Howl’s Moving Castle (2004)
Written & Directed by Hayao Miyazaki
Howl’s Moving Castle is one of the most financially successful Japanese films ever made. It grossed $236 million worldwide, which is quite a feat for a picture like this. It’s also yet another Miyazaki film that has had heaps of praise for its inventive magical world and characters. However, it’s the first Miyazaki movie in this series that I would rate below everything that has come before. For all of the technical mastery of animation and the fully developed world, I would argue something is lacking to pull all the elements together. Miyazaki revisits some old themes and some new ones, and I think the result is a very confusing picture.
Sophie is a young hat-maker who encounters the mysterious wizard Howl while out on an errand one day. This brief encounter puts the Witch of the Waste on her trail, another magic-user on the hunt for Howl. The Witch puts a spell on Sophie, transforming her into a ninety-year-old woman. Sophie leaves home, knowing she must find a cure, but the magic has the caveat that she cannot tell anyone about it.
On her journey, Sophie saves a living scarecrow she nicknames Turnip-Head, and in turn, he leads her to the titular Moving Castle, a conglomeration of buildings and machinery all on robotic legs. Once inside, Sophie meets Howl’s young apprentice Markl and the fire demon Calcifer, who powers the whole contraption. Outside of her isolated town, Sophie learns about the broader war brewing between nations and how Howl is caught in the middle. Each side is gathering their armies and their sorcerors to brutally eliminate the other side. Sophie learns that the solution to her problems and those of the larger world is to embrace love, but can they do it in time?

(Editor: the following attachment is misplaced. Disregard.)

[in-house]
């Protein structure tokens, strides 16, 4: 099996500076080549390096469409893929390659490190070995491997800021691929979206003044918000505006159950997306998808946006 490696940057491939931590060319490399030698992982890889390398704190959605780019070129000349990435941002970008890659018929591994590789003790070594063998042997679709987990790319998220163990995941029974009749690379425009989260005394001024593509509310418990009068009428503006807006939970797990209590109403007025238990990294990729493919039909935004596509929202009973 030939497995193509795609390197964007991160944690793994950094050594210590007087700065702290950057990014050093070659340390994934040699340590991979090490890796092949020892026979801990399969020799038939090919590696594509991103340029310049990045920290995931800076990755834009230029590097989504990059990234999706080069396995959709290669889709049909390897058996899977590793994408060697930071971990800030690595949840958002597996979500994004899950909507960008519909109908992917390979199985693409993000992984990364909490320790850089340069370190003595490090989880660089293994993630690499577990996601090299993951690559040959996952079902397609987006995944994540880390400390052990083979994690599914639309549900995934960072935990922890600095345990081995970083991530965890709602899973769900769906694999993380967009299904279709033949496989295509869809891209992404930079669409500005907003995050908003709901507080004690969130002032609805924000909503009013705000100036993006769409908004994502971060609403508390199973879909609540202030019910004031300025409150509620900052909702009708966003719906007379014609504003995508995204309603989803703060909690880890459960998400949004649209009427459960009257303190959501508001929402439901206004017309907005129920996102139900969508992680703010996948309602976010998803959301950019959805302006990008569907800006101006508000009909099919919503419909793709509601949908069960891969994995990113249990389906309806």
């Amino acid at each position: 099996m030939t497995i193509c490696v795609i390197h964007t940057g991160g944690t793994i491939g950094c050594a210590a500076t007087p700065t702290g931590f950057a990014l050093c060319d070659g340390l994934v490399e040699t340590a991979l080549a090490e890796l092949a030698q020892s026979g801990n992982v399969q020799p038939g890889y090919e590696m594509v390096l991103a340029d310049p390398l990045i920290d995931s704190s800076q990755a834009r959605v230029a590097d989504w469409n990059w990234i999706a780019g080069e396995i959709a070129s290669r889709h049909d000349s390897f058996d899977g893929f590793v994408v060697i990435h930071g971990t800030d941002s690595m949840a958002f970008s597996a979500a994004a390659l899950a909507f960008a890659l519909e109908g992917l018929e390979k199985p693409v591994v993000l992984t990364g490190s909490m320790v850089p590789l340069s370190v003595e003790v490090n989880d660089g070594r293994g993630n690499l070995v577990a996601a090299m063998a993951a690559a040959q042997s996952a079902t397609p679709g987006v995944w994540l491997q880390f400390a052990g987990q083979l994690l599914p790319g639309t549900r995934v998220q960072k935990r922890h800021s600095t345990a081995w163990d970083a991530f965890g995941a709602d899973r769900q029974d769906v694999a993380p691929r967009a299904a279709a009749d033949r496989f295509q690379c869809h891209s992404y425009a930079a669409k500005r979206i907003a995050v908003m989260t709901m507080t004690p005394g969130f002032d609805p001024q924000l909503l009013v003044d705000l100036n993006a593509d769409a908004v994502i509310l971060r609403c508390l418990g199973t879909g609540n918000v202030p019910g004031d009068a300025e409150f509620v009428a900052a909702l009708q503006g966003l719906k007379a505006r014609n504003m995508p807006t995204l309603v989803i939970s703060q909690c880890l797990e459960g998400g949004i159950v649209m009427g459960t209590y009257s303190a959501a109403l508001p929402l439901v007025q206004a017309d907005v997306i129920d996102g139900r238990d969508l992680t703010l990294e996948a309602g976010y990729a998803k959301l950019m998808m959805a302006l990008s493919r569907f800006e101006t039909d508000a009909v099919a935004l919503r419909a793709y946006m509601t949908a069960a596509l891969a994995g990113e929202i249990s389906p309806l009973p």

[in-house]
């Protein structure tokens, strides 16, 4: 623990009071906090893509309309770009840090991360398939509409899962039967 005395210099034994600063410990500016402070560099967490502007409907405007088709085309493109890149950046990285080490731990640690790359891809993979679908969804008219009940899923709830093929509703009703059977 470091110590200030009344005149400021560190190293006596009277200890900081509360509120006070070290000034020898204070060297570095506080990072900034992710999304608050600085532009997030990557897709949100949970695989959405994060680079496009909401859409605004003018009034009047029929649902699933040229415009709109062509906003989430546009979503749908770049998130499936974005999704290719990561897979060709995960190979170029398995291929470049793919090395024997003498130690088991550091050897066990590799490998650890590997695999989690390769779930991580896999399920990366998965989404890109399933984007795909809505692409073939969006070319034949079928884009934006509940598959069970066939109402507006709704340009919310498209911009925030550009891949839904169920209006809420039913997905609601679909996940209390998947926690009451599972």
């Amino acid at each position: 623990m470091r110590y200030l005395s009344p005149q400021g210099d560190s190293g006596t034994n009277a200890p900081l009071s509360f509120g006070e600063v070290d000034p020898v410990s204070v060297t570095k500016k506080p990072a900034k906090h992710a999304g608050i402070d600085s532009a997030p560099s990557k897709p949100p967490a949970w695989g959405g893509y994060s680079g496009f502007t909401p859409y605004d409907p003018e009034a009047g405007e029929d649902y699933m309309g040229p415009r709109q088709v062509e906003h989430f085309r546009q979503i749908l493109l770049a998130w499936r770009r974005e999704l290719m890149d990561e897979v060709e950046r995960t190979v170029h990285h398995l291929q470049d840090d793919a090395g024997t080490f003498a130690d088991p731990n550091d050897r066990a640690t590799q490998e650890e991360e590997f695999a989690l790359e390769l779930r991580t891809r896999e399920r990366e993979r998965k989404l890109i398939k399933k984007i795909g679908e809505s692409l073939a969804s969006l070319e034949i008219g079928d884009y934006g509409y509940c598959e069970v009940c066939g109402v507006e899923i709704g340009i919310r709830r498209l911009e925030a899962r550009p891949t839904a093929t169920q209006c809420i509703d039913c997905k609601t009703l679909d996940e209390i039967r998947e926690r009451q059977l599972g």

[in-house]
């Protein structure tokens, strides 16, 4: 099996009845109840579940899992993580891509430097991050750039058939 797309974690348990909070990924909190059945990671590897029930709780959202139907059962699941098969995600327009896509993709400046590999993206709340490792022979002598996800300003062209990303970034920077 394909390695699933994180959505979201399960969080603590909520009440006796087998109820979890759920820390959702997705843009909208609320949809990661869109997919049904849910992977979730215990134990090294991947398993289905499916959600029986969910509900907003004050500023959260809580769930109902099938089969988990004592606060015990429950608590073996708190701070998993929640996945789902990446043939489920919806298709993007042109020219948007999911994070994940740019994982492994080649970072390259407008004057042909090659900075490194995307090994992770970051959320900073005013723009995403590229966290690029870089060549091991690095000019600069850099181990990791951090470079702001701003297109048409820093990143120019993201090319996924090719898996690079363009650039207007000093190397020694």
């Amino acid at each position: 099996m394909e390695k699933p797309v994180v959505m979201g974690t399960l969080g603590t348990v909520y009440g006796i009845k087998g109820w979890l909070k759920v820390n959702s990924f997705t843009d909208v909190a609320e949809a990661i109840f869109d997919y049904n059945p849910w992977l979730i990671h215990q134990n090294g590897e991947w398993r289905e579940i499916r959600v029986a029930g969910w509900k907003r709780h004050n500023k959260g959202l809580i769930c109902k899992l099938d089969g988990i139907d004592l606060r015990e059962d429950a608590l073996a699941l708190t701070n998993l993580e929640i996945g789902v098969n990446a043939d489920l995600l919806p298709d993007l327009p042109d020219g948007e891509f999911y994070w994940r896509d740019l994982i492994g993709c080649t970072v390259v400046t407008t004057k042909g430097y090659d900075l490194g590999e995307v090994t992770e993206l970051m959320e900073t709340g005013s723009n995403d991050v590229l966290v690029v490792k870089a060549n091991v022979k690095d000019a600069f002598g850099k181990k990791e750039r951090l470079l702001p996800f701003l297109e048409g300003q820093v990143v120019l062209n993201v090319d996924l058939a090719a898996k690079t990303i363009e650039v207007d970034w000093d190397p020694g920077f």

The world of Howl’s Moving Castle is absolutely stunning. This is a mixture of European fairy tales and the very American Wizard of Oz. There are wicked witches, living scarecrows, even a little dog tagging along for fun. The problem is I never felt a strong understanding of or connection with Sophie, our protagonist. Miyazaki does such an excellent job of developing these lead characters, with Chihiro in Spirited Away being my favorite of the lot. But the director never seems to know how to make Sophie a commanding presence. There is so much happening around her that she is never personally connected with that she becomes a neutral passenger observing the world and the conflicts. Howl leaves the castle and engages directly with the war while Sophie always seems distant from it.
Thematically, Miyazaki is returning to his anti-war themes from Nausicaa and Princess Mononoke. The filmmaker has specifically cited his disgust with the American War in Iraq as what inspired this material. I feel that Howl’s Moving Castle is overly simplistic in its dialogue on war. There is never an exploration behind the circumstances that led to this moment, and the audience is never allowed to see it develop. Sophie is living her life, and then suddenly, war erupts. Some angles make this approach to anti-war movies work, playing up how people can be so ignorant of the world around them until it is too late. But we never get that with Sophie. Instead, she becomes muddled in a thinly developed romance arc with Howl while the war plays out in the periphery until the third act.
Miyazaki has been long interested in flight and portraying flight on screen. In the steampunk world of Howl’s Moving Castle, he gets the opportunity to bring back airships that we saw in Nausicaa. He also explores how these contraptions can be used for recreation and convenience and as deadly weapons of war. Miyazaki wants to explore ideas about technology and modernity as both blessings for humanity and as advancements in our own destruction. The development of technology can be a beautiful thing but is so often co-opted by those who exploit is destructive elements.
Howl’s Moving Castle is a movie that ultimately doesn’t work for me. That doesn’t mean it is bad or not worth a watch. An okay Miyazaki film is still light years ahead of most animated fare you could view. The blending of traditional and computer animation is gorgeous to behold; the director always makes decisions about how much should be digital and where it should be placed. Not once did the digital assets clash with the cel animation. The film did make me curious about the novel it is based on; I know Miyazaki diverted from the source material a bit. The world is interesting enough that I wouldn’t mind seeing how it plays in book form.